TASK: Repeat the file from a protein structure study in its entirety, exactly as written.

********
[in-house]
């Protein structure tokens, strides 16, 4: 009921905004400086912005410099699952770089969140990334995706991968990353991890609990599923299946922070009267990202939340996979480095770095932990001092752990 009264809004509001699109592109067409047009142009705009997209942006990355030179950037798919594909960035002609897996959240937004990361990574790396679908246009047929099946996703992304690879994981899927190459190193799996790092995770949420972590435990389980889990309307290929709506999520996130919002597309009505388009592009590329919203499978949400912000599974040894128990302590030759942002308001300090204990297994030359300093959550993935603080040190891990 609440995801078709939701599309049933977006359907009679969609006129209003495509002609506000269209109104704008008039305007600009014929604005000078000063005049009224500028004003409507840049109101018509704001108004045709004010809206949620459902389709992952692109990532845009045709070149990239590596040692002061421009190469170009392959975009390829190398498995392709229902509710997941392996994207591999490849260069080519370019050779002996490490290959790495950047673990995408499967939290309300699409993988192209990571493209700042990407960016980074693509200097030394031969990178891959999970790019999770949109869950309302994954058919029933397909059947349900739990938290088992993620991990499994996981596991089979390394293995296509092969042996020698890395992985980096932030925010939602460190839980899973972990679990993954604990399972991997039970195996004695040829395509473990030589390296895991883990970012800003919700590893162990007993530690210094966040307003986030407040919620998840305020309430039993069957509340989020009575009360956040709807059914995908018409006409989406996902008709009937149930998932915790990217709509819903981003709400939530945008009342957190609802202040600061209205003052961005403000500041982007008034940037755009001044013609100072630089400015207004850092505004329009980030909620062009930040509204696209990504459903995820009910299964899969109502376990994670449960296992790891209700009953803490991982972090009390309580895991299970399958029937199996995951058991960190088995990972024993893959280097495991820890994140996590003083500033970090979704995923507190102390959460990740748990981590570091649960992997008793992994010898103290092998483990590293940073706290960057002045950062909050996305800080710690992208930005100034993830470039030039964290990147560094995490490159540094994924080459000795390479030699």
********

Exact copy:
[in-house]
């Protein structure tokens, strides 16, 4: 009921905004400086912005410099699952770089969140990334995706991968990353991890609990599923299946922070009267990202939340996979480095770095932990001092752990 009264809004509001699109592109067409047009142009705009997209942006990355030179950037798919594909960035002609897996959240937004990361990574790396679908246009047929099946996703992304690879994981899927190459190193799996790092995770949420972590435990389980889990309307290929709506999520996130919002597309009505388009592009590329919203499978949400912000599974040894128990302590030759942002308001300090204990297994030359300093959550993935603080040190891990 609440995801078709939701599309049933977006359907009679969609006129209003495509002609506000269209109104704008008039305007600009014929604005000078000063005049009224500028004003409507840049109101018509704001108004045709004010809206949620459902389709992952692109990532845009045709070149990239590596040692002061421009190469170009392959975009390829190398498995392709229902509710997941392996994207591999490849260069080519370019050779002996490490290959790495950047673990995408499967939290309300699409993988192209990571493209700042990407960016980074693509200097030394031969990178891959999970790019999770949109869950309302994954058919029933397909059947349900739990938290088992993620991990499994996981596991089979390394293995296509092969042996020698890395992985980096932030925010939602460190839980899973972990679990993954604990399972991997039970195996004695040829395509473990030589390296895991883990970012800003919700590893162990007993530690210094966040307003986030407040919620998840305020309430039993069957509340989020009575009360956040709807059914995908018409006409989406996902008709009937149930998932915790990217709509819903981003709400939530945008009342957190609802202040600061209205003052961005403000500041982007008034940037755009001044013609100072630089400015207004850092505004329009980030909620062009930040509204696209990504459903995820009910299964899969109502376990994670449960296992790891209700009953803490991982972090009390309580895991299970399958029937199996995951058991960190088995990972024993893959280097495991820890994140996590003083500033970090979704995923507190102390959460990740748990981590570091649960992997008793992994010898103290092998483990590293940073706290960057002045950062909050996305800080710690992208930005100034993830470039030039964290990147560094995490490159540094994924080459000795390479030699």